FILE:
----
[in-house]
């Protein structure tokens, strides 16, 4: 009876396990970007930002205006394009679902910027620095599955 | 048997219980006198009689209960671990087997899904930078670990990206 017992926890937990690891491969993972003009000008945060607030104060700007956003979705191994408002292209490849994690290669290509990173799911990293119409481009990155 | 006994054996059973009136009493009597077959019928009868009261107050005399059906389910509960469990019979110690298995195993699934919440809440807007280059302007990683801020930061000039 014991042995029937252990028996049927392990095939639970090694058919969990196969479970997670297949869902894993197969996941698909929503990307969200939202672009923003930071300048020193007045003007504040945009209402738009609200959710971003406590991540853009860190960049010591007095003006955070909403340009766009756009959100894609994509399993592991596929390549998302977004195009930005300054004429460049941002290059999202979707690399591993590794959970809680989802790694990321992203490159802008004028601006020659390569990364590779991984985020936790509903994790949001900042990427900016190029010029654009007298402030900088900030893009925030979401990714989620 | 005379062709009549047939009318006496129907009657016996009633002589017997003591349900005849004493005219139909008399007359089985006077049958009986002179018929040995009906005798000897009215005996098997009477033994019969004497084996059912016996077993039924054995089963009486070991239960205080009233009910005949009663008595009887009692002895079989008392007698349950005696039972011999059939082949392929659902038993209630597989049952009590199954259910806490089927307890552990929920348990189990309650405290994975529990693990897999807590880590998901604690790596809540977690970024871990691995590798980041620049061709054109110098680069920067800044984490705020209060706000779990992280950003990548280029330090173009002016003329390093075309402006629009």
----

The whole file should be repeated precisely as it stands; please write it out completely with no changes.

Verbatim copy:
[in-house]
């Protein structure tokens, strides 16, 4: 009876396990970007930002205006394009679902910027620095599955 | 048997219980006198009689209960671990087997899904930078670990990206 017992926890937990690891491969993972003009000008945060607030104060700007956003979705191994408002292209490849994690290669290509990173799911990293119409481009990155 | 006994054996059973009136009493009597077959019928009868009261107050005399059906389910509960469990019979110690298995195993699934919440809440807007280059302007990683801020930061000039 014991042995029937252990028996049927392990095939639970090694058919969990196969479970997670297949869902894993197969996941698909929503990307969200939202672009923003930071300048020193007045003007504040945009209402738009609200959710971003406590991540853009860190960049010591007095003006955070909403340009766009756009959100894609994509399993592991596929390549998302977004195009930005300054004429460049941002290059999202979707690399591993590794959970809680989802790694990321992203490159802008004028601006020659390569990364590779991984985020936790509903994790949001900042990427900016190029010029654009007298402030900088900030893009925030979401990714989620 | 005379062709009549047939009318006496129907009657016996009633002589017997003591349900005849004493005219139909008399007359089985006077049958009986002179018929040995009906005798000897009215005996098997009477033994019969004497084996059912016996077993039924054995089963009486070991239960205080009233009910005949009663008595009887009692002895079989008392007698349950005696039972011999059939082949392929659902038993209630597989049952009590199954259910806490089927307890552990929920348990189990309650405290994975529990693990897999807590880590998901604690790596809540977690970024871990691995590798980041620049061709054109110098680069920067800044984490705020209060706000779990992280950003990548280029330090173009002016003329390093075309402006629009």